Friday, July 29, 2011


With the widespread availability and use of the internet in today’s society, the internet has begun to facilitate the use of the internet by physicians to communicate with patients, including the use of the internet for online medical consultations (aka, Cybermedicine).  However, many doctors are consulting with patients that they have no established relationship with and have never examined.  These doctors are diagnosing ailments, providing a treatment plan, and in some situations, prescribing medication. Diagnosing and treating a patient that you have never examined can be very dangerous, and can place the doctor in a significant potential for malpractice liability. At this point it is even uncertain whether malpractice insurance will even cover the physician practicing medicine in this way. 
             Because regulation of the practice of medicine is largely governed by states, there is no uniform law regarding the legality of Cybermedicine. In Hawaii, patients can visit with a physician that they never met before via the internet, the physician can diagnose the patient's illness and provide the patient with a prescription.  In other states, like Texas, this practice is only allowed if the patient and the physician have an established physician-patient relationship.  Some states do not have any laws covering Cybermedicine.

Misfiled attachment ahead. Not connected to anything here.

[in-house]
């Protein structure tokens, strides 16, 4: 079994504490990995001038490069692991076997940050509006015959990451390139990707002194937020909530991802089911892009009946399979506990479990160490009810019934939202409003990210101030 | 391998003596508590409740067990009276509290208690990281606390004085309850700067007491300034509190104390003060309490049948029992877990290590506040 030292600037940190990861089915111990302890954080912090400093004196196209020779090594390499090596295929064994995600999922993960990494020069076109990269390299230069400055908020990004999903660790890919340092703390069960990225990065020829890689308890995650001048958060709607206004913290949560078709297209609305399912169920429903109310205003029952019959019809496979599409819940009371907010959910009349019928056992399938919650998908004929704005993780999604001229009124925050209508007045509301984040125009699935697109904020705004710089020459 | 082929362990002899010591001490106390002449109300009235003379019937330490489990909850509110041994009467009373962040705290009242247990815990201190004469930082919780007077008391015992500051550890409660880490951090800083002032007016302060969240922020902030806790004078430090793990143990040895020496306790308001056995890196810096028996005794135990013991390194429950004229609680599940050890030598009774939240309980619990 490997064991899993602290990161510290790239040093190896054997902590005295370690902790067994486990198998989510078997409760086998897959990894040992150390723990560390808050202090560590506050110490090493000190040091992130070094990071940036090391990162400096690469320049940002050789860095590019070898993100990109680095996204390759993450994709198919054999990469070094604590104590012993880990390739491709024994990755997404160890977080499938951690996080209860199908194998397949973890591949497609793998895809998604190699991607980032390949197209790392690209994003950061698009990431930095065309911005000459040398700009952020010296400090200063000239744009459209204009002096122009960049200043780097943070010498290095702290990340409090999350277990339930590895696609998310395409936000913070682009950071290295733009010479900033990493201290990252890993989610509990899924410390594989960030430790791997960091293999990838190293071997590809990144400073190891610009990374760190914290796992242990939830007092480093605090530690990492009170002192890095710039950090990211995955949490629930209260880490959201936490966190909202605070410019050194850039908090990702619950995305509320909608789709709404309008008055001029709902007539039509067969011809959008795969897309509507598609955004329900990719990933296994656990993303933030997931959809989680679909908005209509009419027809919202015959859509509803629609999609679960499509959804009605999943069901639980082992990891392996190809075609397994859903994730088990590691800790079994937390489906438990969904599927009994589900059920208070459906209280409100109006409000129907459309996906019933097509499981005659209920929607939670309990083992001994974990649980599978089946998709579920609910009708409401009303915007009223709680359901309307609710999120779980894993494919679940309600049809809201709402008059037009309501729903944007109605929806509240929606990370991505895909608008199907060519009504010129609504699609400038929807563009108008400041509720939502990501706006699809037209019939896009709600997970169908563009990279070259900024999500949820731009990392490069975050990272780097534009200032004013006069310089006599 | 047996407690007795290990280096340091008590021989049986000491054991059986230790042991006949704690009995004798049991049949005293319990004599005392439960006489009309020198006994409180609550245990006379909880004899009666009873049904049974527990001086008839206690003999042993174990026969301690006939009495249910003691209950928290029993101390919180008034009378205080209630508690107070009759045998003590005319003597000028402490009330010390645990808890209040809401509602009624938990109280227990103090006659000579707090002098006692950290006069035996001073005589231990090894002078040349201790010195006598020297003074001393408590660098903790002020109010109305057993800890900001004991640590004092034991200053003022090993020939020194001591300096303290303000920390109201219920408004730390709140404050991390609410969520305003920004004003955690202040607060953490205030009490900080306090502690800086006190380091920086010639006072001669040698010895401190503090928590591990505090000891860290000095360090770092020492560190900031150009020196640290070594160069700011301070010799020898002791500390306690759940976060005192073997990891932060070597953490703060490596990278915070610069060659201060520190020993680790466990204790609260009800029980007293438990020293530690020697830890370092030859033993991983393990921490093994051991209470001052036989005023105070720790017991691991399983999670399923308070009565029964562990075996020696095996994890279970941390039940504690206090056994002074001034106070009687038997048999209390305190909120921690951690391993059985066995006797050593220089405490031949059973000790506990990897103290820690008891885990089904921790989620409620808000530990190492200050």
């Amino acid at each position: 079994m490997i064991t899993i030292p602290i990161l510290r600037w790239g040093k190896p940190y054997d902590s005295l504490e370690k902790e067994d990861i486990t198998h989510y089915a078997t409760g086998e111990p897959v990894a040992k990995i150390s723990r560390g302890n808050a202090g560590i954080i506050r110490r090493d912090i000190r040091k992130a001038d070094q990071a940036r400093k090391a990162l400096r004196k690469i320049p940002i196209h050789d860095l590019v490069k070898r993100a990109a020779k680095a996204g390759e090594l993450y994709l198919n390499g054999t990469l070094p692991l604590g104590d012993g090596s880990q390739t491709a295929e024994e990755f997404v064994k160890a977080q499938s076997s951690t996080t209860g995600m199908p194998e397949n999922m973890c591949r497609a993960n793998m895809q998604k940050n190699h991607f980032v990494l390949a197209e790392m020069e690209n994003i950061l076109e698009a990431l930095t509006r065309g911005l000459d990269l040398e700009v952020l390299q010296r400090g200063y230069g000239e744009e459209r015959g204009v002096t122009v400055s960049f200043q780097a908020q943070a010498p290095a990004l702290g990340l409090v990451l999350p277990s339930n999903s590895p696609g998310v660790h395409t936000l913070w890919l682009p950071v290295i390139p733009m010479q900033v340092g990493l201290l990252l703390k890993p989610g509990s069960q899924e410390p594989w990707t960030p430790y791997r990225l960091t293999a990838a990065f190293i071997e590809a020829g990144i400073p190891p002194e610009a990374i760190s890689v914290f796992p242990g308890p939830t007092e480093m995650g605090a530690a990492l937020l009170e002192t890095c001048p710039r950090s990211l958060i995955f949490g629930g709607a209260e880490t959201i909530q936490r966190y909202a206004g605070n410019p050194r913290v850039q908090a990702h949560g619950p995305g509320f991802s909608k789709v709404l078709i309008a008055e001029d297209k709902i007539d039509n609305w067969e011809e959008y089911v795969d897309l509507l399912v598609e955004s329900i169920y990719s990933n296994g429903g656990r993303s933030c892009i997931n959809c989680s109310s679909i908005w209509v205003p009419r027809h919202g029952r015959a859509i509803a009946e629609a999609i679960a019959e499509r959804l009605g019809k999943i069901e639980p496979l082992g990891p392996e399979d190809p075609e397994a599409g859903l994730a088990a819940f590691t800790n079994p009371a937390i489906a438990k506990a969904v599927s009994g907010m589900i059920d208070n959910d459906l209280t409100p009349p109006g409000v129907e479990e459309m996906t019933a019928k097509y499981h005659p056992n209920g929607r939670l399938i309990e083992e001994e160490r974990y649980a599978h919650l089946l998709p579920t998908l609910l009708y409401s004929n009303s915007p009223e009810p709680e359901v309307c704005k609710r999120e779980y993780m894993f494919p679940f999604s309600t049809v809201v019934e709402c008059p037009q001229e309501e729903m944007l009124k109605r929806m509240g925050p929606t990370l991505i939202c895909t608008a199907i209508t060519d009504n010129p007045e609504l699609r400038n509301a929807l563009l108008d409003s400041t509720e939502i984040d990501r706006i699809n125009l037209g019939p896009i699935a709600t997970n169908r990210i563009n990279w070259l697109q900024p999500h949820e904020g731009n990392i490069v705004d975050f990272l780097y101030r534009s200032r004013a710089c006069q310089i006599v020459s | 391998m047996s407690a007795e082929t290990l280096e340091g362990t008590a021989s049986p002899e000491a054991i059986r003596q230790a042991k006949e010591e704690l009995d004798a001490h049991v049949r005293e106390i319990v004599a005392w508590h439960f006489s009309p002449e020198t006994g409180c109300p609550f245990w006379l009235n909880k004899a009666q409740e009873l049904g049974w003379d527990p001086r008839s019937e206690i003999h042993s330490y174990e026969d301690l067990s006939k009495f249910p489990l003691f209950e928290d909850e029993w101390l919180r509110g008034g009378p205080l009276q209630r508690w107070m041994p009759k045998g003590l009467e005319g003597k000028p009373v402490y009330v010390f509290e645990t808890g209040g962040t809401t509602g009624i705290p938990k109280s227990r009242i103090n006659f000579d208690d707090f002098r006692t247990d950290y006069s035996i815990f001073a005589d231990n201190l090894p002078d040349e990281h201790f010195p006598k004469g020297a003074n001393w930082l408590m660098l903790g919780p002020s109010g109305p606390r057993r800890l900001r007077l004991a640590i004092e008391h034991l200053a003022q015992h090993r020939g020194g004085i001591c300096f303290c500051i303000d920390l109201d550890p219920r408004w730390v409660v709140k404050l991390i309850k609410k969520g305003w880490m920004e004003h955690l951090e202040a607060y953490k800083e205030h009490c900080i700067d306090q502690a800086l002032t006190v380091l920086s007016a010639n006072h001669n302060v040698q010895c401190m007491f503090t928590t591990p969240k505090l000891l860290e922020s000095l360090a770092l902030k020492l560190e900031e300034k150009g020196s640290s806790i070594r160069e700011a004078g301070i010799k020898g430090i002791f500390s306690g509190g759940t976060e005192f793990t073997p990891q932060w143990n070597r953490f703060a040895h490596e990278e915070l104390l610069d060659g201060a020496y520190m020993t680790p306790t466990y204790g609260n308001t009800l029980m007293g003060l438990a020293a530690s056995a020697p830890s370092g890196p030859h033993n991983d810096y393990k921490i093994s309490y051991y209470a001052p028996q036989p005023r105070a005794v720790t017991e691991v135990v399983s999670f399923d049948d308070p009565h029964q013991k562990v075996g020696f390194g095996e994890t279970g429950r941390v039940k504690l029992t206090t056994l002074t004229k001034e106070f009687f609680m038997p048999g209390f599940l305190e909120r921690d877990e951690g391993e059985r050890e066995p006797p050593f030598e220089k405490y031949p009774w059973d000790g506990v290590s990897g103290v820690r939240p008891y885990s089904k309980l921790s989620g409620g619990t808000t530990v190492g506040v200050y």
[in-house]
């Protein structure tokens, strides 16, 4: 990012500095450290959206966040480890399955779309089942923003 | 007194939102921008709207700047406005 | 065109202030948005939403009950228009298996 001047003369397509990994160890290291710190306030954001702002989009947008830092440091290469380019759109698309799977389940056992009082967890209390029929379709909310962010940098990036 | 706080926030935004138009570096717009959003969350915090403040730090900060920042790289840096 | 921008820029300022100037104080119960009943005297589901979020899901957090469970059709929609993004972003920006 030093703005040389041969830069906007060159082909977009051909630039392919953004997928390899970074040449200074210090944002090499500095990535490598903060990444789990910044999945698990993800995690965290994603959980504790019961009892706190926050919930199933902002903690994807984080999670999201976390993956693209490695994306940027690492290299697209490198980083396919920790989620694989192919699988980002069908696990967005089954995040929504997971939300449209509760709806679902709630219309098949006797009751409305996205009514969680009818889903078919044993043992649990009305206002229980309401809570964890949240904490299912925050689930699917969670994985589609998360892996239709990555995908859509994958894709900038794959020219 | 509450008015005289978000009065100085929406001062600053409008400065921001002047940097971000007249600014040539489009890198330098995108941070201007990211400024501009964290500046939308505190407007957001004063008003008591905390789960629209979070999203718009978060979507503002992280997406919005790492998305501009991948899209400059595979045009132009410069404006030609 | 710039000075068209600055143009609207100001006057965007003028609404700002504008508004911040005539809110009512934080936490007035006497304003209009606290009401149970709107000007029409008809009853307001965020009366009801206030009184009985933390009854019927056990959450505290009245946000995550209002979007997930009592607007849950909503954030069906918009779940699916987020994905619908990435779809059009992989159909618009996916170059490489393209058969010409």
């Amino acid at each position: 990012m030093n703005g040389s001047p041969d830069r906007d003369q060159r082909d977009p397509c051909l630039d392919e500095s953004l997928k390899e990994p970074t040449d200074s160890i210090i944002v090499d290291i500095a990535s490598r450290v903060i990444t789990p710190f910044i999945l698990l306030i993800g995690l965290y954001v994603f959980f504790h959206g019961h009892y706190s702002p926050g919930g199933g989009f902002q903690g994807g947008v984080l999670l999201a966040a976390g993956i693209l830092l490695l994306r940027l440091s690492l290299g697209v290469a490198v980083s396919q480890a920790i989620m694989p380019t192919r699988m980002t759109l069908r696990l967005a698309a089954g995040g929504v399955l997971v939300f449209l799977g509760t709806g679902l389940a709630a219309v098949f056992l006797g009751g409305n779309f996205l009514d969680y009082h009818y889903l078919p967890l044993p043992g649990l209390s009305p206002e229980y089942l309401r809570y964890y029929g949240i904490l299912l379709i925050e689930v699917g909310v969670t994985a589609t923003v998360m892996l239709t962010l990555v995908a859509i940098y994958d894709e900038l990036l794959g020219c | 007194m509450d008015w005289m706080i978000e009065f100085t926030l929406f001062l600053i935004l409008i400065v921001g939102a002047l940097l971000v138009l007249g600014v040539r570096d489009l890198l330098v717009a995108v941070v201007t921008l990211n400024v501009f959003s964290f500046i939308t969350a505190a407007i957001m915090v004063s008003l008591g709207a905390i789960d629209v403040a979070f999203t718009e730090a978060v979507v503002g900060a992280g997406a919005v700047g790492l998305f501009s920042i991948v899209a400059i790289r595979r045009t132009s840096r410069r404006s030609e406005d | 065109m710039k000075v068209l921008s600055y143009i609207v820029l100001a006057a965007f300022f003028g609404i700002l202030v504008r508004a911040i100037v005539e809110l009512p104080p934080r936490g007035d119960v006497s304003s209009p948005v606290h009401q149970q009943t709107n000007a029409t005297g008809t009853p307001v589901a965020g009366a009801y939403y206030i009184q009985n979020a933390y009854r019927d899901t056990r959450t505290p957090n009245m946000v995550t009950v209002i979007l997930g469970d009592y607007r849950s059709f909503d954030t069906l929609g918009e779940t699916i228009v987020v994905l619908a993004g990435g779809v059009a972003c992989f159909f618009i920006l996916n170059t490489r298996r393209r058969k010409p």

Reimbursement of Cybermedicine services is also a complicated issue. So far Medicare and Medicaid do not reimburse for Cybermedicine services.  In addition, only a few private insurers offer reimbursement.  For those patients and physicians with established relationships, Cybermedicine may be a cost effective method of lowering medical costs.  However, if physicians will not be reimbursed for providing these services, they have no incentive to participate. 
            Overall, online medical consultations may be an efficient, cost-effective way of enhancing an established physician-patient relationship and for certain medical conditions. 
To read more on this subject, take a look at this article:  Cybermedicine: What You Need to Know,

1 comment:

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